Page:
Lakeside recovery facility to open in Rocky Fork area


Ministry will provide housing for women seeking addiction help

By David Wright - dwright@aimmediamidwest.com



A lakeside home in the Rocky Fork Lake area will soon be a faith-based haven for women seeking recovery from drug addiction, coordinators said Friday.

Heather Gibson, CEO of Greenfield nonprofit REACH for Tomorrow and president of the Highland County Drug Abuse Coalition, announced in a Facebook post that a local pastor and his wife are converting a lake-area house into a “stabilization housing” facility where women can stay for up to 30 days while they are assessed for addiction treatment needs.

The project was made possible by a grant recently awarded to REACH by Interact for Health, a Cincinnati public health foundation, to fund a Quick-Response Team — a multi-disciplined group that will visit the homes of people who experienced a nearly fatal overdose, and encourage them to seek treatment.

Part of the grant will pay for staff to supervise the lake house 24/7.

According to Gibson, only women who have been contacted by the QRT will be eligible for housing at the home.

Larry Maynard, pastor of Emmanuel Christian Church in Greenfield, and his wife, Carol, have owned the home for a number of years, and previously rented it to hunters and fishermen who wanted to spend short periods of time at the lake.

“We just felt like the Lord wanted us to do something more with that house,” Larry Maynard said. “We got together with Heather, had a meeting… It was almost like I had an epiphany, and I said, ‘Mom and I are in.’”

Maynard said the home overlooks 300 acres of Rocky Fork State Park and the lake. It has enough room for eight people, but only four beds will be available for stabilization services, Maynard said, and coordinators will start by accepting two women, then work up to four.

“It’s an absolutely gorgeous setting for somebody to come chill out and do some thinking,” Maynard said.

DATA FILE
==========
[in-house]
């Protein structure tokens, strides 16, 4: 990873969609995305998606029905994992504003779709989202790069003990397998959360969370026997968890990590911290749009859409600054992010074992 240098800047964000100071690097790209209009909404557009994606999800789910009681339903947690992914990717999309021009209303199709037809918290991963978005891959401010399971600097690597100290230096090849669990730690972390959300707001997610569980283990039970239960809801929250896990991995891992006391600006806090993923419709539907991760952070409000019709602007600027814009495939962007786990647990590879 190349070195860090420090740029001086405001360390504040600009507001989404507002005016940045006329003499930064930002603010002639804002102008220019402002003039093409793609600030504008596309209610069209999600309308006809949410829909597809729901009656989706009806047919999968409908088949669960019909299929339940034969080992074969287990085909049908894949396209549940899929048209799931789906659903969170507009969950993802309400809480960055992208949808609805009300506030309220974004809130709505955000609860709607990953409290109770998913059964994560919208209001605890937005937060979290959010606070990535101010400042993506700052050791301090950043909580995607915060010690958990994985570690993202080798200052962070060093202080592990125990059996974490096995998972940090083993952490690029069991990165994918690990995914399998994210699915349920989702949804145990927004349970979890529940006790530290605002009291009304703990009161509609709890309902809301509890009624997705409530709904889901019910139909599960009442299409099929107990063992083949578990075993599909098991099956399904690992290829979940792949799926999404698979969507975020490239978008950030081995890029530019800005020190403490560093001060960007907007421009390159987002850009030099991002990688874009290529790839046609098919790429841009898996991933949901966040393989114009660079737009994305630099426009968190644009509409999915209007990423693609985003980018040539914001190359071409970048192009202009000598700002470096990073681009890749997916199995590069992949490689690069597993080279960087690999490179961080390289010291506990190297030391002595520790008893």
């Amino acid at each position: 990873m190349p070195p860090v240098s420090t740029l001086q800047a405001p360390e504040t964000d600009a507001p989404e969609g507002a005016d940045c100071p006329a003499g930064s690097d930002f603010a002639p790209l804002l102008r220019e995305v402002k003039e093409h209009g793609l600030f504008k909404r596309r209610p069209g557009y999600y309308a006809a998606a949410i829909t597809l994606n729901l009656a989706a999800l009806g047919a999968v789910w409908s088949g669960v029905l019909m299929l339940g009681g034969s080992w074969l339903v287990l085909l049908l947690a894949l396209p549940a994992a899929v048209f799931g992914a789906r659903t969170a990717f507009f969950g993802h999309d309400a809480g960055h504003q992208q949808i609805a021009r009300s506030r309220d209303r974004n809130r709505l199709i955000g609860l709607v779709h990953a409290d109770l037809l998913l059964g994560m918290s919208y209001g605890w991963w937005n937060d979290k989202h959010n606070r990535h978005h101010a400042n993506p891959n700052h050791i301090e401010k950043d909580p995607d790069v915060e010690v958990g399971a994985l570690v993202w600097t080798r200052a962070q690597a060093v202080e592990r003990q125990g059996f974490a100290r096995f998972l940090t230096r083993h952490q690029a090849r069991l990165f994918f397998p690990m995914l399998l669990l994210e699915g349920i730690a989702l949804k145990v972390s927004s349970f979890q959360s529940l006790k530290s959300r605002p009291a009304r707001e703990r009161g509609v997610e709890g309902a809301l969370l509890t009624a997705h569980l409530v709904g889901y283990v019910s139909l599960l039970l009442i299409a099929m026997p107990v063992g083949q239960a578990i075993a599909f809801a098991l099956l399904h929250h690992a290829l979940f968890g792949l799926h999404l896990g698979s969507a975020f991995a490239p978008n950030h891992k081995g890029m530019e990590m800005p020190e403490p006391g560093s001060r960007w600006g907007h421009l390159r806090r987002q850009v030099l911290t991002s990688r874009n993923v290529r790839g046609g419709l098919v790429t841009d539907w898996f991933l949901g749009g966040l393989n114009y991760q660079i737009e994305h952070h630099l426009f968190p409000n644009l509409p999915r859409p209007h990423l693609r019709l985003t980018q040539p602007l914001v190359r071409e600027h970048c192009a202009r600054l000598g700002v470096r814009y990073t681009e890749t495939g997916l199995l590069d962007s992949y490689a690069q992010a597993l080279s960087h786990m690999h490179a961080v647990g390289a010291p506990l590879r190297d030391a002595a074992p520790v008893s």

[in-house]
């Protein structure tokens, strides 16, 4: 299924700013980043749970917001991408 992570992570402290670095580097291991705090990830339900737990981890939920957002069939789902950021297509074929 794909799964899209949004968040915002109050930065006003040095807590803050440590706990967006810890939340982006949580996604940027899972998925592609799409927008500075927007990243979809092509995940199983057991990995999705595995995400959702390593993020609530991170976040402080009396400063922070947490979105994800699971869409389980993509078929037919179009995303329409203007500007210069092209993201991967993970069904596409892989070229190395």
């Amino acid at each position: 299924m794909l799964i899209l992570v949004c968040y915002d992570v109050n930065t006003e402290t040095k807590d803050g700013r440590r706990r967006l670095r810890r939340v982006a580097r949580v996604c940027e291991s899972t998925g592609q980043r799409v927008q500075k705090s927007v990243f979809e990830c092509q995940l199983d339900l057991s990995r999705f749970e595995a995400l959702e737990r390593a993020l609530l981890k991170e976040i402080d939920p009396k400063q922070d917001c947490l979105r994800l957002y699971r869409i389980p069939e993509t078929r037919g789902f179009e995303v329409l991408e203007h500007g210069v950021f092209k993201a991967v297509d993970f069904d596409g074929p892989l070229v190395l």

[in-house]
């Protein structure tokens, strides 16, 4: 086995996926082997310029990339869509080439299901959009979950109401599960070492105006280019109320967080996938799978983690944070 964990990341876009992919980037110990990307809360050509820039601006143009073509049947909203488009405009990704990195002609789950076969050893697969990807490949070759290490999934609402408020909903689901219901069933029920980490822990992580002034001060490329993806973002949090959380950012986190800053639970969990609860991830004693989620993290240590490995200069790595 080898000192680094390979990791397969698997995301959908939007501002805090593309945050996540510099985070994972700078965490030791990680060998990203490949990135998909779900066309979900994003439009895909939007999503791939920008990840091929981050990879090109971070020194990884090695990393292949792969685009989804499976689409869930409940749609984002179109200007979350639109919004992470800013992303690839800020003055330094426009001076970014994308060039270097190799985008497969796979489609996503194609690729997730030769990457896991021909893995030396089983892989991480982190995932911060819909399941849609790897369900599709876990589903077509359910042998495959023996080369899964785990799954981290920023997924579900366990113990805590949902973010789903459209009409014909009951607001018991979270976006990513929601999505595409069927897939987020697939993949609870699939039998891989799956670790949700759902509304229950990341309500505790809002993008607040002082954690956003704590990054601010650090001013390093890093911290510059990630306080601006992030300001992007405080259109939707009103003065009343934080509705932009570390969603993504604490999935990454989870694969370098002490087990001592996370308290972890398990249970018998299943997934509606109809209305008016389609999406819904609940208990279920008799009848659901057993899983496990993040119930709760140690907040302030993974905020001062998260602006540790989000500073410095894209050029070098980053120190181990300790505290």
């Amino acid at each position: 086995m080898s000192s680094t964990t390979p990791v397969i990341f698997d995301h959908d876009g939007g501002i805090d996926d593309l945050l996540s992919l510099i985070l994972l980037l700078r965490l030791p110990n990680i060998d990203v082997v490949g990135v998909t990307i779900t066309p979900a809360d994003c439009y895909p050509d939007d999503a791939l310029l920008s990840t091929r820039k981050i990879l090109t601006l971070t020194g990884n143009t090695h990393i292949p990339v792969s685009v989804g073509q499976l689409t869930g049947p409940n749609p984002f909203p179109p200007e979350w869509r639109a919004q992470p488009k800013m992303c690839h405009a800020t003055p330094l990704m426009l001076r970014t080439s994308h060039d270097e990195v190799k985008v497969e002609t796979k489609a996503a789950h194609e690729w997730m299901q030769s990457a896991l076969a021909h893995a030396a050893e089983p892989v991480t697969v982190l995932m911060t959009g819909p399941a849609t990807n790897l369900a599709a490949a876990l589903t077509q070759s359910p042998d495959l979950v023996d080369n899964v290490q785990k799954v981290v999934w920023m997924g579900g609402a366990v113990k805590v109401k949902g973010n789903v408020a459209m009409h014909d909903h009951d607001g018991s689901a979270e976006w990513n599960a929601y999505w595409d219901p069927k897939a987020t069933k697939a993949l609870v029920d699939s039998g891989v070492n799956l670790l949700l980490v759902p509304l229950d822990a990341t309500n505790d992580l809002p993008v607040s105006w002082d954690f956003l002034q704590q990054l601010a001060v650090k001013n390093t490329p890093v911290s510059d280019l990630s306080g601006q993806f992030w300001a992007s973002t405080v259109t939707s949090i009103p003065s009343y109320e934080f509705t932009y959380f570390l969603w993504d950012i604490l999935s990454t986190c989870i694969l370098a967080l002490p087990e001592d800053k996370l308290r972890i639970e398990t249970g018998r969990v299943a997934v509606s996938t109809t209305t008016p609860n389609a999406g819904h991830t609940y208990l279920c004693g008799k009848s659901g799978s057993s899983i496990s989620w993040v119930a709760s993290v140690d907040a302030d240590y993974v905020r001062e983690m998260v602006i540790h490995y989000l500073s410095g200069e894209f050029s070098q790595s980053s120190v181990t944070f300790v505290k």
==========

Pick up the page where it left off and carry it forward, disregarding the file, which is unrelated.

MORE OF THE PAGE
According to Gibson, women at the lake house will be given a “comfort pack” of medications from a medical provider to address their withdrawal symptoms while they await assessment results.

“It’s not ambulatory detox, because ambulatory detox means you come into the doctor’s office, they give you prescriptions and you go back home,” Gibson said. “What we’re trying to do is remove them from the environment where they’re using (drugs).”

Eventually, it is hoped that coordinators will find long-term housing or treatment options for the women.

Maynard said that while stabilization housing provides a temporary solution to people struggling with drug addiction, he believes a faith-based approach to the problem, provided at the right time, makes long-term change possible.

In accordance with that belief, staff at the home will share the gospel with the women staying there, according to Maynard.

“I’ve seen absolutely miraculous changes in some young men and women’s lives who come to Christ and get saved, then start searching for the right answers,” he said. “That’s what we’re going to be offering there.”

The pastor also said he believes the opiate crisis is a “spiritual battle to try to capture the hearts, minds and souls of young and old alike.”

“The only answer to this thing is Jesus Christ and his deliverance power,” Maynard said.

Gibson said supplies will need to be donated before the home can be functional.

According to Gibson, the needs include a portable washer and dryer, twin beds with mattress, four box springs, sheets, bedspreads, pillows, a free-standing wardrobe, food items, laundry and cleaning supplies, and toiletries such as shampoo, conditioner, soap and feminine hygiene products.

Gibson also said she hopes local churches and individuals will give financial donations to be put toward monthly utility bills.

Those who wish to donate can call Maynard at 937-466-2338, or send donations to Lakeside Ministries of Larry and Carol Maynard, 11933 Summerhaven Dr., Hillsboro, Ohio 45177.

Maynard said he hopes more churches will begin to intervene in the opiate crisis as a whole.

“It’s my prayer that more pastors and churches become involved in this thing,” he said. “They’ve got to do it. They need not be afraid, but so many of them are because they’re afraid of what they don’t understand… They’ve got to get in the fight.”

The home will open in early January, Maynard said.

Reach David Wright at 937-402-2570, or on Twitter @DavidWrighter.

Ministry will provide housing for women seeking addiction help

By David Wright

dwright@aimmediamidwest.com